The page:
Judicial Q&A: Michael Galligan

(Note: As I have done in past elections, I am running a series of Q&As for judicial candidates in contested Democratic primaries. This is intended to help introduce the candidates and their experiences to those who plan to vote in March. I am running these responses in the order that I receive them from the candidates. You can see other Q&As and further information about judicial candidates on my 2018 Judicial page.

Michael Galligan

1. Who are you and what are you running for?

My name is Michael Galligan and I am a Democrat running to become the next judge of Harris County Probate Court Number 4.

I was born and raised here in Houston. I went to St. Pius X high school before attending college at the University of Pennsylvania. I came back to town to attend South Texas College of Law. Upon graduation I began work as a probate and estate planning attorney with Galligan & Manning. My wife, Eileen Romero Galligan, is the School Director at YES Prep Southeast. We have an amazing six-year-old son Joseph who is in First Grade as Corpus Christi Catholic School.

2. What kind of cases does this court hear?

Harris County has four statutory probate courts. Statutory probate courts exist in the most populous counties to handle very particular types of cases. Probate law is a unique, specialized, and not necessarily intuitive area of law. The rules that apply in other courts often do not in probate court. The expectation is that statutory probate court judges will have expertise in the area of probate and guardianships to better serve these large populations. This is one reason why probate experience is a must for any Harris County probate court judge.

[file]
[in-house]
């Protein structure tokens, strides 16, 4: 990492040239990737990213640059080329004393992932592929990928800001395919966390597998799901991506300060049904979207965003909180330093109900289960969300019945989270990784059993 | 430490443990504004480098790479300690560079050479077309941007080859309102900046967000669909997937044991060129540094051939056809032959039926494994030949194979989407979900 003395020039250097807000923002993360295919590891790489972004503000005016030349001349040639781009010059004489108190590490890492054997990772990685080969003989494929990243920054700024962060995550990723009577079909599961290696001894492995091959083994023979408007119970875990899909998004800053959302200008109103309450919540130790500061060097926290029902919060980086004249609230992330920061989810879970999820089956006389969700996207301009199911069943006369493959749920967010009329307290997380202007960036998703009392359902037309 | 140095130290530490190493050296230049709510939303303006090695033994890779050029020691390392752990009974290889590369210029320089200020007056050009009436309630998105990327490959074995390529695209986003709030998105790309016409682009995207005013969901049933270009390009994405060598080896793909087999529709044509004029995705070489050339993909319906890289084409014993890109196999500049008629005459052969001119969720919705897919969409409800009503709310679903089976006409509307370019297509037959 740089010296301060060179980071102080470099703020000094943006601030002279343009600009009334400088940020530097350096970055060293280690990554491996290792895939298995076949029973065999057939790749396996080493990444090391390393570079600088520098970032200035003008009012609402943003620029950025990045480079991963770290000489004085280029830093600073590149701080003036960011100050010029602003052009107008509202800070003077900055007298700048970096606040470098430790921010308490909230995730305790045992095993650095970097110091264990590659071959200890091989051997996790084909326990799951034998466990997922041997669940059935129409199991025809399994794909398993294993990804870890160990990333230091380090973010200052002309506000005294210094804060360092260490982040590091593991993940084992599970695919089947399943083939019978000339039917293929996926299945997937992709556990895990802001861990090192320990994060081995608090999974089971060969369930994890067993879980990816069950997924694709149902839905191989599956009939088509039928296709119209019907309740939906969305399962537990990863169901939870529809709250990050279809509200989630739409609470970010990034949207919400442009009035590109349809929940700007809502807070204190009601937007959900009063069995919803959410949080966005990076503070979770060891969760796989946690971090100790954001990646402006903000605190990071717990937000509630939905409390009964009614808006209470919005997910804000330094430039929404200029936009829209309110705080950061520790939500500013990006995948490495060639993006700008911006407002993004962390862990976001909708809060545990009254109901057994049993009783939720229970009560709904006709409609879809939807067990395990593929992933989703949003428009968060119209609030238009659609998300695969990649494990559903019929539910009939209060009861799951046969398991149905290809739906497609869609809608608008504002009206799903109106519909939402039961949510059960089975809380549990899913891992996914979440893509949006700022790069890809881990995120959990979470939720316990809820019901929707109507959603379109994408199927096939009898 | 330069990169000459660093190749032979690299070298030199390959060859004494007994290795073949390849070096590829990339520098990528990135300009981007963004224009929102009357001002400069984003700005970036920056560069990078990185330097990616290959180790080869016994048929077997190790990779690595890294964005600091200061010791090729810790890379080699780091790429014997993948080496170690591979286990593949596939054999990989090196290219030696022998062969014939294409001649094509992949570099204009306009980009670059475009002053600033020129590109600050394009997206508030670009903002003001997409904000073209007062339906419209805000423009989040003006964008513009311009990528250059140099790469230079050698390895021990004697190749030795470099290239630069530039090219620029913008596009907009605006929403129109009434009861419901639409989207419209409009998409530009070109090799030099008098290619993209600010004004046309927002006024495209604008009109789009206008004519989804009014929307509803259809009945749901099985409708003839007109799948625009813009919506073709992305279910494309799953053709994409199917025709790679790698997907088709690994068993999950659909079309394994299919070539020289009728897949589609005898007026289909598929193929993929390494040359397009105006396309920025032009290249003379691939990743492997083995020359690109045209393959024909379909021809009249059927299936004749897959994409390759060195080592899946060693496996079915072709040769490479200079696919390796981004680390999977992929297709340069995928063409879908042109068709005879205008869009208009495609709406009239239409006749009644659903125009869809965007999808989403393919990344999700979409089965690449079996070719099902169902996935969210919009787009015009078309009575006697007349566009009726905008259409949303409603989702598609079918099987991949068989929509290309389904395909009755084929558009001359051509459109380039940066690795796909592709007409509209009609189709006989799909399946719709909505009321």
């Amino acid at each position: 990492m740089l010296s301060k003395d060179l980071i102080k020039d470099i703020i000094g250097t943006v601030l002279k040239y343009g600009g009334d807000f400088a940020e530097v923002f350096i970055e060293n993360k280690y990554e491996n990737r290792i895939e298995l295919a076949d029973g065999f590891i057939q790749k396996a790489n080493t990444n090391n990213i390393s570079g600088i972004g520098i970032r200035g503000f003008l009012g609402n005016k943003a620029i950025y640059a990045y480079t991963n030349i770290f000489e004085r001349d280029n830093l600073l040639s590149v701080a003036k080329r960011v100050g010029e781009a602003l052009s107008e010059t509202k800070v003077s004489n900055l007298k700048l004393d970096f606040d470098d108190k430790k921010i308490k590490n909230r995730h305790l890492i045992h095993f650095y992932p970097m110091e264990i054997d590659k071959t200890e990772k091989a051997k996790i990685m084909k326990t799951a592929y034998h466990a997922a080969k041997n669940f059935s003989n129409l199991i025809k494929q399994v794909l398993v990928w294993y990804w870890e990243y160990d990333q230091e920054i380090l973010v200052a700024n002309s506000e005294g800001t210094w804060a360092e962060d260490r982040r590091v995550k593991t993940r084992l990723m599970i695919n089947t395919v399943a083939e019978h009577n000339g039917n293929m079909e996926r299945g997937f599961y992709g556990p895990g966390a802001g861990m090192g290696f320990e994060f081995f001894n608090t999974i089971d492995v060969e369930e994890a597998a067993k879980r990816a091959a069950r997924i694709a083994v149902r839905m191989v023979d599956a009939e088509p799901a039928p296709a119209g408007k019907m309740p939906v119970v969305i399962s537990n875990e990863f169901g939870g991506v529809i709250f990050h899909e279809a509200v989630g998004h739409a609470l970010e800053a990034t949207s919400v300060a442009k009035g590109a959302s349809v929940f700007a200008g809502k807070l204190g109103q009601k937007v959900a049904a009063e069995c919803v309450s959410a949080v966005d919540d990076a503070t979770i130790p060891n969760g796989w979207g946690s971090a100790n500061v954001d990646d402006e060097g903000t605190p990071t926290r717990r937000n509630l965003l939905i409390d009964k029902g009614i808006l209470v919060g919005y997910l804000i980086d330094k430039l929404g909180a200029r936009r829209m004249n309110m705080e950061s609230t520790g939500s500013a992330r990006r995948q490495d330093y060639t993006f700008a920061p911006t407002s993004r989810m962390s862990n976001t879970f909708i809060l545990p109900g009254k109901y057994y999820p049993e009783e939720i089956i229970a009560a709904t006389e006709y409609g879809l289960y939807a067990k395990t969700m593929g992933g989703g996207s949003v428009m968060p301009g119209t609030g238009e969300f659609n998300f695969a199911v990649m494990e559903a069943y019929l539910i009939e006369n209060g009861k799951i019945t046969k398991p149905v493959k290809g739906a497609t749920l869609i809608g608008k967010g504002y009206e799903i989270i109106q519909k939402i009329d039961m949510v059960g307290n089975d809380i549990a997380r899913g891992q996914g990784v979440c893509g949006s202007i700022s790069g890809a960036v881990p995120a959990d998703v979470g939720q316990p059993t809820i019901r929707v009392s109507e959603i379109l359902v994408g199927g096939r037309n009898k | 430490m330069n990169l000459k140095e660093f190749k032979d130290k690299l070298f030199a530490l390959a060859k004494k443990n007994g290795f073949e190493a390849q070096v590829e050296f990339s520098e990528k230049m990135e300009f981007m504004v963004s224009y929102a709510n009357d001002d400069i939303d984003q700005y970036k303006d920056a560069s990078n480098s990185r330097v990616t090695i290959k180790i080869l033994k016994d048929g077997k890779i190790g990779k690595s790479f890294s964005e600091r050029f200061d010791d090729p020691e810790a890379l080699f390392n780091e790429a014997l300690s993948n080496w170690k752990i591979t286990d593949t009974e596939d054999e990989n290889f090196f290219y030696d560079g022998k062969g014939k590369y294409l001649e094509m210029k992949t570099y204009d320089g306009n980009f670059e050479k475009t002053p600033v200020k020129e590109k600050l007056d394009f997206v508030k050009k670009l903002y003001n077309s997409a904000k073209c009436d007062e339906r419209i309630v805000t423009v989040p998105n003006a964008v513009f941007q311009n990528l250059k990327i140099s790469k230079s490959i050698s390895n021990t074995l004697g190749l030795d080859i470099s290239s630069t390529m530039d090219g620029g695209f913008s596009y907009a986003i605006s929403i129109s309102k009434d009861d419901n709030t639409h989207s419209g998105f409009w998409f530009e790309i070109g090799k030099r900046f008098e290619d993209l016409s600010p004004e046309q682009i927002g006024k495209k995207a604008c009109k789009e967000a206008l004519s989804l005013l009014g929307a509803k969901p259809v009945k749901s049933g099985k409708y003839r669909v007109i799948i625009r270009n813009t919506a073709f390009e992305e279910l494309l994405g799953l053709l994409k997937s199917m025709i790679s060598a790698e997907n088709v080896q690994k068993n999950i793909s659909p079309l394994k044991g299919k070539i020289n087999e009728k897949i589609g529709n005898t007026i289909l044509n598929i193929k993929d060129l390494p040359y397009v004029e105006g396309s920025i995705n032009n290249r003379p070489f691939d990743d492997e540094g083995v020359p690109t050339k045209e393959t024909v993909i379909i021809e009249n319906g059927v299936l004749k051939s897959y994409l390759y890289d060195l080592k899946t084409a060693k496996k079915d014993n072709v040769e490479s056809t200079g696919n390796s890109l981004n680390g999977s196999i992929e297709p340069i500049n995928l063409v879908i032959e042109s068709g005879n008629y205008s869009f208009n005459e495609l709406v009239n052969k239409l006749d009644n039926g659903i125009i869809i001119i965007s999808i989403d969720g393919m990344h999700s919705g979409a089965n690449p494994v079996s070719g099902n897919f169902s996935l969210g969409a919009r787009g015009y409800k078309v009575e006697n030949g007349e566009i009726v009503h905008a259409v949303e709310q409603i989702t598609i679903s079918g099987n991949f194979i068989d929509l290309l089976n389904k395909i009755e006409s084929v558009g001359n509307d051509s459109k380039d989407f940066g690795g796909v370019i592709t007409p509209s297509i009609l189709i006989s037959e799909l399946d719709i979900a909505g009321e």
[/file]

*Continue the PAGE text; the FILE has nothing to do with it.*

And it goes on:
Our probate courts have jurisdiction over claims brought by or against an executor, administrator or guardian of an estate, guardianship and will contests, will construction cases and claims related to trusts. Most of the probate courts’ business involves administration matters. The probate courts are responsible for monitoring decedents’ estates and guardianships which can go on for years. They must review and approve inventories and accountings, determine the priority and validity of creditor claims, evaluate evidence to determine who a decedents’ heirs are, and make sure that a prospective ward’s rights have been preserved when a guardianship is instituted. Probate Court Four also assists in the administration of the mental health docket dealing with issues related to court ordered mental health services and administration of psychoactive medications.
Most of the public’s contact with the probate courts occurs when a will is probated. This involves a non-adversarial proceeding during which the probate judge must be well acquainted with the rules relating to what is a valid will and what is involved in a valid will execution.

3. Why are you running for this particular bench?